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A Guide to Negotiating Repairs After a Home InspectionOctober 18th, 2022 by
Editor’s note: This post was originally published in January 2019 and has been updated for accuracy and comprehensiveness.
Getting a home inspection before purchasing a house is an absolute necessity. You’d probably be able to point out obvious issues in a house. But you likely don’t have the national residential building code memorized. And you certainly aren’t alone!
Few home buyers would know whether an electrical panel is out of code, or whether a staircase has the right handrail. That’s why we rely on home inspectors.
With that said, home inspectors aren’t magicians. They can’t see through walls and into the future. But they are your best resource for understanding the house you’re purchasing. Many home inspectors have a background in residential construction, so they’ve seen it all.
Home inspections usually happen during the two-week due diligence period. This due diligence period goes into effect after the buyer and seller have settled on a price but before the sale contract is final. Home inspectors check the structure and function of the house from roof to foundation and everything in between.
The cost of a home inspection varies somewhat depending on your area and any extra tests or services you request. You might want radon testing, mold testing, and well or water quality testing, for example. Remember that the cost of a home inspection is nominal compared to the expense of repairing a house with major problems you didn’t know about.
A house can hide a lot of secrets, but there are a few problems that home inspectors see often. Check them out below, and then scroll to the end for tips on negotiating repair costs with the seller.
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What Fixes Are Mandatory After a Home Inspection?
The short answer? Nothing. Really! The seller isn’t required to fix anything. But if they want to sell their house, they’ll need to. Here are some common inspection findings that sellers often address.
Air conditioning and heating issues
Outdated or incorrectly sized systems and lack of maintenance are common HVAC problems. Your inspector should be able to tell you the age of the existing system. To learn much more, you may need to schedule a separate inspection by an HVAC specialist.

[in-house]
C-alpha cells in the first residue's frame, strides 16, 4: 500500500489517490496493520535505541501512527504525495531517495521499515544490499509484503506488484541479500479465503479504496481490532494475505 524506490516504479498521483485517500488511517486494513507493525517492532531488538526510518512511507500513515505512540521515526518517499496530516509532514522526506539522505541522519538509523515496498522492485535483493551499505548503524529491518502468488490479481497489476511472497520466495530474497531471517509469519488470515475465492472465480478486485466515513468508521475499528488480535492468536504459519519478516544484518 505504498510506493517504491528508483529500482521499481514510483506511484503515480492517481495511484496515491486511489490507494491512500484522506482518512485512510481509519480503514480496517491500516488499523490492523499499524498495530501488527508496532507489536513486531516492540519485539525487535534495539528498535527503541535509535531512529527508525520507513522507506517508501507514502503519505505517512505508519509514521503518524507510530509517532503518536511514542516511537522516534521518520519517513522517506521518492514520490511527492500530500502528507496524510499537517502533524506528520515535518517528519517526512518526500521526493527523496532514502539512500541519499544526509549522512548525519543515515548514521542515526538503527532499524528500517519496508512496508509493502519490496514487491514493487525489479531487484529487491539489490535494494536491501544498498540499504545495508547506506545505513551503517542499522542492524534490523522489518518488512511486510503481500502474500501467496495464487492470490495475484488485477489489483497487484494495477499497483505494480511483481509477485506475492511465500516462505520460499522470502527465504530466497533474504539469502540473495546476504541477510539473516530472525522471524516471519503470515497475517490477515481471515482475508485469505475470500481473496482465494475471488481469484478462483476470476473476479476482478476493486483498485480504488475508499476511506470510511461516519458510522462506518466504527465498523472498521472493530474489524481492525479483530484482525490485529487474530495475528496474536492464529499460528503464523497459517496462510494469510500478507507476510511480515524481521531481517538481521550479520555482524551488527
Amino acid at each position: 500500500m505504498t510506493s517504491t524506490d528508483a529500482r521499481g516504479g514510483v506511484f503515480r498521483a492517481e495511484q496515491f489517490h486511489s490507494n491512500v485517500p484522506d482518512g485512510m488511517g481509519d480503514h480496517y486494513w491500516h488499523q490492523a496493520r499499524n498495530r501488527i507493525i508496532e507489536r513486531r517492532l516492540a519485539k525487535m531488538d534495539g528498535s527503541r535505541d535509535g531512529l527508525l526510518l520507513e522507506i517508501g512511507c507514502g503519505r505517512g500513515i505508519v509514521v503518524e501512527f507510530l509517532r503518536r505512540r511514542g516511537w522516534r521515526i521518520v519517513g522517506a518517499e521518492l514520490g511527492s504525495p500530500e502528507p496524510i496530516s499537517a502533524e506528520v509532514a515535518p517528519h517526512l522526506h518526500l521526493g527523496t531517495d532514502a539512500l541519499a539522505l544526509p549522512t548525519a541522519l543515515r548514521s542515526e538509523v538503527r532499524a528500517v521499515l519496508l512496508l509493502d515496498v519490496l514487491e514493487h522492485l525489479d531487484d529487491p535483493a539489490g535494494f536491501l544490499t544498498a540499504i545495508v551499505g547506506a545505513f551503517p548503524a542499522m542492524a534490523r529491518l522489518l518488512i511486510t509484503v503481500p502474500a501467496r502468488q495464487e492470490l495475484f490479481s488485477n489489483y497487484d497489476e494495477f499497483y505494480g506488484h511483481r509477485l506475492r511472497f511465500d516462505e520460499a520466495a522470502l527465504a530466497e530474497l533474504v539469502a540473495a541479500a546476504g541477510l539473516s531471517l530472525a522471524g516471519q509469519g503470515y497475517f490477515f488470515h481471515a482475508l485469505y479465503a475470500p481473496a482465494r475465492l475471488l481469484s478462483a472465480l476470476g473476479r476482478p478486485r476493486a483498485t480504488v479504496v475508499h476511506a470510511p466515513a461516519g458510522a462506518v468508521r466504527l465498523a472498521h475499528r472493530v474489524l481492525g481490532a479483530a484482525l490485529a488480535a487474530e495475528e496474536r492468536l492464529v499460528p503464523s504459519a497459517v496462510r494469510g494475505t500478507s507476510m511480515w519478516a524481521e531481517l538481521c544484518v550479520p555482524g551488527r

New heating and air conditioning systems are expensive. As long as the existing system works, it’s unlikely that the seller will volunteer to replace it. An HVAC specialist can give you an idea of how much longer the unit will run as well as an estimate of the cost for replacement.
Faulty electrical wiring is a costly and dangerous problem. Your inspector will check the main electrical panel to make sure that it’s installed and grounded correctly. They’ll also check that the panel is the right size for the house.
Inspectors cannot open walls or damage the house in any way. If they notice any electrical problems, you’ll need to bring in an electrician. A licensed electrician will let you know how severe the issues are and how much it’ll take to fix them.
Toxic or dangerous materials
Mold and asbestos can have major health consequences, like asthma attacks, skin irritations, and even lung cancer. Mold is typically found in poorly ventilated areas, such as bathrooms and basements. Asbestos can be found in less obvious places, such as flooring, pipe insulation, and exterior cladding.
Your inspector may be able to conduct a mold test, but asbestos is a little trickier. Defer to your inspector’s advice on how to proceed. If the material is in good shape, you may not need to do anything. If the asbestos needs to be removed, your inspector can give you referrals for a contractor.
If the house you’re purchasing was built before 1978, it may have lead paint. Removing lead paint isn’t an easy process, and it can stir up a lot of toxic particulate matter. In many cases, it’s safer to know the lead paint is there, but leave it alone otherwise.
Inspectors often find evidence of destructive pests, such as rodents and termites, during a home inspection. Your inspector will note the damage these pests have caused and recommend a plan for getting rid of them and repairing the damage.
Unless your contract stipulates no conditions on the sale of the property, request that the sellers provide you with a termite bond. This means that the house has been inspected for termites and treated, if necessary. In most cases, the pest control company will return for additional treatments if you find termites after you buy the house.
Plumbing problems, especially in older homes, are a common find during a home inspection. Your inspector will look for evidence of leaks, signs of corroded pipes, and problems with water pressure levels.
During the inspection, either you or your inspector should test all faucets and toilets as well as the dishwasher. Also test the ice maker and the refrigerator’s in-door water and ice dispenser.
If the property you’re purchasing is on a septic system, request as much information as possible about the system from the current owners. They should be able to tell you when the system was last serviced, at the very least. Your inspector may be able to test the system to make sure it’s working, but ask about this service before the inspection appointment.
Roof or attic work
Some home inspectors get up on the roof, and some don’t. Most will at least stand on a ladder to get a better (and closer) view of the shingles and the roof’s condition. If the existing roof is a couple of decades old, your inspector will be able to give you an estimate of how soon you’ll need to replace it.